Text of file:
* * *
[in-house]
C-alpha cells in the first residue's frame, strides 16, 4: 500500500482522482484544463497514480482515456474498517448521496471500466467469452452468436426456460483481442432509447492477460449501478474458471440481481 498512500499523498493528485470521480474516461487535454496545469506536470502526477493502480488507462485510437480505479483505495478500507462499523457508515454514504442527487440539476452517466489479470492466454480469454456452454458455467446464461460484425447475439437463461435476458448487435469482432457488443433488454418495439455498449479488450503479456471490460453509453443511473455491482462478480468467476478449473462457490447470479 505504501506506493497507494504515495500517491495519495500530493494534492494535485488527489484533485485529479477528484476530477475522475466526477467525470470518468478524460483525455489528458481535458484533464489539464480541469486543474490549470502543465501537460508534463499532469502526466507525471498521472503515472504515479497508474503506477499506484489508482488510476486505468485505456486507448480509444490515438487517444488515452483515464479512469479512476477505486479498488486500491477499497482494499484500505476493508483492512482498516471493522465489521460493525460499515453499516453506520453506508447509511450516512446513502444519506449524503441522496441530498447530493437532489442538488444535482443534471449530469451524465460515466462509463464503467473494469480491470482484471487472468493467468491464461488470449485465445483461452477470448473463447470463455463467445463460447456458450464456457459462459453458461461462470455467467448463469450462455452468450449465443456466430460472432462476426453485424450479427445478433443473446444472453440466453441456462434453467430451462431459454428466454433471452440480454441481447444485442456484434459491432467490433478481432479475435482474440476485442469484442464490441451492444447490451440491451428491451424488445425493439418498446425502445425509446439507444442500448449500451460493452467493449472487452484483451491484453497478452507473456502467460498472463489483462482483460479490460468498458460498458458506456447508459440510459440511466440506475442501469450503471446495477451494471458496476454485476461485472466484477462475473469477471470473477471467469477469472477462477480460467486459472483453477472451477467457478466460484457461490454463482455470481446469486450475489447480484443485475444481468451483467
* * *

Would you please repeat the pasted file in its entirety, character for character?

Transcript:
[in-house]
C-alpha cells in the first residue's frame, strides 16, 4: 500500500482522482484544463497514480482515456474498517448521496471500466467469452452468436426456460483481442432509447492477460449501478474458471440481481 498512500499523498493528485470521480474516461487535454496545469506536470502526477493502480488507462485510437480505479483505495478500507462499523457508515454514504442527487440539476452517466489479470492466454480469454456452454458455467446464461460484425447475439437463461435476458448487435469482432457488443433488454418495439455498449479488450503479456471490460453509453443511473455491482462478480468467476478449473462457490447470479 505504501506506493497507494504515495500517491495519495500530493494534492494535485488527489484533485485529479477528484476530477475522475466526477467525470470518468478524460483525455489528458481535458484533464489539464480541469486543474490549470502543465501537460508534463499532469502526466507525471498521472503515472504515479497508474503506477499506484489508482488510476486505468485505456486507448480509444490515438487517444488515452483515464479512469479512476477505486479498488486500491477499497482494499484500505476493508483492512482498516471493522465489521460493525460499515453499516453506520453506508447509511450516512446513502444519506449524503441522496441530498447530493437532489442538488444535482443534471449530469451524465460515466462509463464503467473494469480491470482484471487472468493467468491464461488470449485465445483461452477470448473463447470463455463467445463460447456458450464456457459462459453458461461462470455467467448463469450462455452468450449465443456466430460472432462476426453485424450479427445478433443473446444472453440466453441456462434453467430451462431459454428466454433471452440480454441481447444485442456484434459491432467490433478481432479475435482474440476485442469484442464490441451492444447490451440491451428491451424488445425493439418498446425502445425509446439507444442500448449500451460493452467493449472487452484483451491484453497478452507473456502467460498472463489483462482483460479490460468498458460498458458506456447508459440510459440511466440506475442501469450503471446495477451494471458496476454485476461485472466484477462475473469477471470473477471467469477469472477462477480460467486459472483453477472451477467457478466460484457461490454463482455470481446469486450475489447480484443485475444481468451483467